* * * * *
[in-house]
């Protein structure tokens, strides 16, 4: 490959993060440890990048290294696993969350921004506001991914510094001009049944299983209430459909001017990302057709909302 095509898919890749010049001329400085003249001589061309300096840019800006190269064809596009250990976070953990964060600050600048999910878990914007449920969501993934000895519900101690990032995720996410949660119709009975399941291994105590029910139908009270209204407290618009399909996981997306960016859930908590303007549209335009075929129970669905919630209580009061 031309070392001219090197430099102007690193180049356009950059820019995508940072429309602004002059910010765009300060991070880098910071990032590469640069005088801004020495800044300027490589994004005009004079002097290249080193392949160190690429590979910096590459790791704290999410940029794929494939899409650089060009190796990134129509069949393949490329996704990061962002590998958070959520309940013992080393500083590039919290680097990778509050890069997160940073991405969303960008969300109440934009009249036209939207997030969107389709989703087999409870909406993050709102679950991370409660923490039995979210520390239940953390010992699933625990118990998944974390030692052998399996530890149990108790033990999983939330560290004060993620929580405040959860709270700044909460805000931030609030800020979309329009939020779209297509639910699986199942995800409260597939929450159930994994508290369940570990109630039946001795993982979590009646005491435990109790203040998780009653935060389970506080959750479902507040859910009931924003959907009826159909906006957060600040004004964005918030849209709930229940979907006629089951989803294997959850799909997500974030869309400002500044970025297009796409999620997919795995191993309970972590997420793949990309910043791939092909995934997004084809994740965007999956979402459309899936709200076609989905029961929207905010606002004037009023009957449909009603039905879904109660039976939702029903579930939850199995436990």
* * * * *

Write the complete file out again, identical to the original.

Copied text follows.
[in-house]
């Protein structure tokens, strides 16, 4: 490959993060440890990048290294696993969350921004506001991914510094001009049944299983209430459909001017990302057709909302 095509898919890749010049001329400085003249001589061309300096840019800006190269064809596009250990976070953990964060600050600048999910878990914007449920969501993934000895519900101690990032995720996410949660119709009975399941291994105590029910139908009270209204407290618009399909996981997306960016859930908590303007549209335009075929129970669905919630209580009061 031309070392001219090197430099102007690193180049356009950059820019995508940072429309602004002059910010765009300060991070880098910071990032590469640069005088801004020495800044300027490589994004005009004079002097290249080193392949160190690429590979910096590459790791704290999410940029794929494939899409650089060009190796990134129509069949393949490329996704990061962002590998958070959520309940013992080393500083590039919290680097990778509050890069997160940073991405969303960008969300109440934009009249036209939207997030969107389709989703087999409870909406993050709102679950991370409660923490039995979210520390239940953390010992699933625990118990998944974390030692052998399996530890149990108790033990999983939330560290004060993620929580405040959860709270700044909460805000931030609030800020979309329009939020779209297509639910699986199942995800409260597939929450159930994994508290369940570990109630039946001795993982979590009646005491435990109790203040998780009653935060389970506080959750479902507040859910009931924003959907009826159909906006957060600040004004964005918030849209709930229940979907006629089951989803294997959850799909997500974030869309400002500044970025297009796409999620997919795995191993309970972590997420793949990309910043791939092909995934997004084809994740965007999956979402459309899936709200076609989905029961929207905010606002004037009023009957449909009603039905879904109660039976939702029903579930939850199995436990």